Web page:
Actor Dan Fogler is one funny motherf*cker. His films Balls of Fury and Fanboys have provided countless hours of laughs for geeks across the globe. Fogler is an avid comic book reader and long-time horror fan with a deep appreciation for classic TV shows like Alfred Hitchcock Presents, Tales from the Crypt, and The Twilight Zone.
After a few bong hits, and quite possibly a couple acid trips, Fogler developed his own demented version of a graphic novel horror anthology in 2010 in ‘Moon Lake”. “Moon Lake” is a mysterious portal into the weird and deranged world of Zombiedinosaurs, mass-murdering high school cheerleaders, aliens, and inter-dimensional Sasquatch. The characters all exist in the twisted small town of Moon Lake, which provides the playground for some truly bizarre stories to take place.
Building upon the success of ‘Moon Lake: Volume 1’, Fogler is about to return to his dark and demented universe this Halloween with the release of Moon Lake Vol. 2. This collection is created, edited and written by Dan Fogler and features some fantastic collaborations with Darick Robertson, Alex Sheikman, Jeff Stokely, and New York Times bestselling author Kevin J. Anderson.
Fogler sat down with Bloody-Disgusting to chat about his love for classic horror, get nostalgic about Heavy metal Magazine and Garbage Pail Kids, and how his upcoming Netflix movie ‘Hysterical Psycho’ evolved into the Moon Lake graphic Novel series.
Bloody-Disgusting: Tell us a bit how the idea for ‘Moon Lake’ evolved out of the ‘Hysterical Psycho’ movie you directed….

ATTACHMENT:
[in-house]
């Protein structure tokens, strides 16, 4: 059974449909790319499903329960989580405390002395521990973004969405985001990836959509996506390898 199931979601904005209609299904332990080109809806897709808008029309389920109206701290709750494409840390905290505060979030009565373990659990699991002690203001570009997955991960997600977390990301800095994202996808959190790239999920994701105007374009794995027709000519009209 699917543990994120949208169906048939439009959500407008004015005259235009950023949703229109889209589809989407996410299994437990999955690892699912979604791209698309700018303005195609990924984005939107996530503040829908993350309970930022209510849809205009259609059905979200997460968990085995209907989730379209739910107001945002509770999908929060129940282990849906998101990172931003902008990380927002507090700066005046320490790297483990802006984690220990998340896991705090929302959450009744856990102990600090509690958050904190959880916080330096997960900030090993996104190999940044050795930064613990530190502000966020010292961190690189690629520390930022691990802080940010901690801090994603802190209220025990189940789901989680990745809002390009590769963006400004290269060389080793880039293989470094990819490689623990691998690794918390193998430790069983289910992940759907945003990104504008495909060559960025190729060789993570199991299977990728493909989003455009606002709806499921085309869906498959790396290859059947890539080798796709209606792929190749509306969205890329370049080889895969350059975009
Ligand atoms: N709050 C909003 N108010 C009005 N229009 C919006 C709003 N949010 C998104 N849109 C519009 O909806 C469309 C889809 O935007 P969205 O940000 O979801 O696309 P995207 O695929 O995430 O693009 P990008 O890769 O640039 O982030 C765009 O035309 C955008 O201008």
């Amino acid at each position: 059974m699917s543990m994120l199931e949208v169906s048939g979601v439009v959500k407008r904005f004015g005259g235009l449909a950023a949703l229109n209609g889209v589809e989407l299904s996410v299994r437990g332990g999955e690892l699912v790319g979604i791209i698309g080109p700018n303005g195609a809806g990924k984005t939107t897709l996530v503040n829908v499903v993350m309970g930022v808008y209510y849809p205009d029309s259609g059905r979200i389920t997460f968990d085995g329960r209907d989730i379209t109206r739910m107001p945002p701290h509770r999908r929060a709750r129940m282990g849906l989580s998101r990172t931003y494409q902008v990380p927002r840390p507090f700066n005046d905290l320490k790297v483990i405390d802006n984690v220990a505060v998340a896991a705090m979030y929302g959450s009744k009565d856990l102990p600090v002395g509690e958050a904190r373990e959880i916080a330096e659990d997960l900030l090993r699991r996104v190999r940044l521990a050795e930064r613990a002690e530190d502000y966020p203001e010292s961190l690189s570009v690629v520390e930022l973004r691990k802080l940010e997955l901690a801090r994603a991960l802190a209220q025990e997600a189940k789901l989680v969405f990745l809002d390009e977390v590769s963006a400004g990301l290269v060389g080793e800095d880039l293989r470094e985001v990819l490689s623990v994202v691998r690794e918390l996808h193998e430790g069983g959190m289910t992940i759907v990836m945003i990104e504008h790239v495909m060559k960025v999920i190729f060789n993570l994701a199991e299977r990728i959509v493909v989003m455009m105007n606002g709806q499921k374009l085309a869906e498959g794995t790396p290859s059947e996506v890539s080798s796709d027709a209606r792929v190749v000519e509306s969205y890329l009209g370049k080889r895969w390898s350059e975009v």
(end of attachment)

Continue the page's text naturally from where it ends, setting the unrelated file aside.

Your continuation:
Dan Fogler: Well I have this movie ‘Hysterical Psycho’ that I made and it will be available on Netflix around Halloween, which is the same time ‘Moon Lake: Volume 2’ hits stores. The movie was this small film that I made, which was my version of Alfred Hitchcock on acid. (Chuckles) The movie was very funny, it was very scary and I thought that if I could do that then why not do an Alfred Hitchcock Presents on acid sort of thing, where I could expand the universe. I wanted to make more movies, make television shows and that’s where ‘Moon Lake’ was born. The movie was about how these friends go up to Moon Lake, which is this place that is inherently haunted. While they are there, one of them goes crazy and decides to kill everybody, so I thought to myself that I could have a million different stories that take place at Moon Lake going back to prehistoric time all the way through now. I thought it would be great to cultivate a bunch of anti-heroes, weirdos and awesome characters that could exist in this sort of Tales From The Crypt or Twlight Zone type universe.
BD: That sort of anthology style of shows like Tales From The Crypt were extremely popular, but in recent years the horror world has kind of moved away from that. Why do you think that is?
DF: I think people have tried to make it work in the past, but they never really figured out how to do it properly. I love all that stuff like Tales From The Crypt, Twlight Zone, and Amazing Stories. I must have seen the Twlight Zone movie like a thousand times. I still have trouble watching the scene with Dan Aykroyd bit where he says, “Hey you wanna see something really scary?” and he starts devouring the guy’s face. That stuff gave me nightmares as a kid and left a huge impression on me.
BD: Reading Moon Lake reminded me of older anthologies like the old EC Comics titles like Vault of Horror or even Heavy Metal Magazine.
DF: When I was a kid I saw Heavy Metal the movie and my mind was blown. I loved the idea that you could have all these different stories in different styles that are linked together. I thought that I wanted to do something like that with Moon Lake, and Volume 2 is a lot more like that, where you have all of these different stories that are like puzzle pieces that come together to form one larger picture. Moon Lake is just sort of like this rabbit hole, not unlike a show like Lost, where you have this great ensemble of characters that you want to learn more about. Once you get to Moon Lake it becomes very hard to leave, sort of like Lost in that way.